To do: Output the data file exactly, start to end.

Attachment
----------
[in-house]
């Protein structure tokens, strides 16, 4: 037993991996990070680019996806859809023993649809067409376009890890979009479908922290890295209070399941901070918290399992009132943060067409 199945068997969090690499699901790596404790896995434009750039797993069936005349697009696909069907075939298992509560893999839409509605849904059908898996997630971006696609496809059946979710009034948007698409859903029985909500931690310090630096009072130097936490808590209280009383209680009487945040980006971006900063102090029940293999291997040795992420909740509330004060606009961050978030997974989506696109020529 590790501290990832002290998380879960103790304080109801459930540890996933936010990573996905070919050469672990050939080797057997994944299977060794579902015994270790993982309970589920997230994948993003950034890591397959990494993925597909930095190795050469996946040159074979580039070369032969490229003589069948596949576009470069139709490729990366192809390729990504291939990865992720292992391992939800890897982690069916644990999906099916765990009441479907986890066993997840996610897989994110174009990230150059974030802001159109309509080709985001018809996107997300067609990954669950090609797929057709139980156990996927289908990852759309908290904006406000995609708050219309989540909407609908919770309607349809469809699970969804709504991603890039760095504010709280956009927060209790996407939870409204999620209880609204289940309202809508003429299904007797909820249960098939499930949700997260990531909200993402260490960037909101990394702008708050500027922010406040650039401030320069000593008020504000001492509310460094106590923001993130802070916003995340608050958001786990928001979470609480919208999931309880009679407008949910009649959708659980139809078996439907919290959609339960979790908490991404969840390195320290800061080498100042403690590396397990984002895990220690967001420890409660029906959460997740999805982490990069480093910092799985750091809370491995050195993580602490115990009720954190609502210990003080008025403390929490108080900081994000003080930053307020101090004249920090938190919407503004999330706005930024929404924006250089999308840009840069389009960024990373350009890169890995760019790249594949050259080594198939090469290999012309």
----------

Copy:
[in-house]
């Protein structure tokens, strides 16, 4: 037993991996990070680019996806859809023993649809067409376009890890979009479908922290890295209070399941901070918290399992009132943060067409 199945068997969090690499699901790596404790896995434009750039797993069936005349697009696909069907075939298992509560893999839409509605849904059908898996997630971006696609496809059946979710009034948007698409859903029985909500931690310090630096009072130097936490808590209280009383209680009487945040980006971006900063102090029940293999291997040795992420909740509330004060606009961050978030997974989506696109020529 590790501290990832002290998380879960103790304080109801459930540890996933936010990573996905070919050469672990050939080797057997994944299977060794579902015994270790993982309970589920997230994948993003950034890591397959990494993925597909930095190795050469996946040159074979580039070369032969490229003589069948596949576009470069139709490729990366192809390729990504291939990865992720292992391992939800890897982690069916644990999906099916765990009441479907986890066993997840996610897989994110174009990230150059974030802001159109309509080709985001018809996107997300067609990954669950090609797929057709139980156990996927289908990852759309908290904006406000995609708050219309989540909407609908919770309607349809469809699970969804709504991603890039760095504010709280956009927060209790996407939870409204999620209880609204289940309202809508003429299904007797909820249960098939499930949700997260990531909200993402260490960037909101990394702008708050500027922010406040650039401030320069000593008020504000001492509310460094106590923001993130802070916003995340608050958001786990928001979470609480919208999931309880009679407008949910009649959708659980139809078996439907919290959609339960979790908490991404969840390195320290800061080498100042403690590396397990984002895990220690967001420890409660029906959460997740999805982490990069480093910092799985750091809370491995050195993580602490115990009720954190609502210990003080008025403390929490108080900081994000003080930053307020101090004249920090938190919407503004999330706005930024929404924006250089999308840009840069389009960024990373350009890169890995760019790249594949050259080594198939090469290999012309």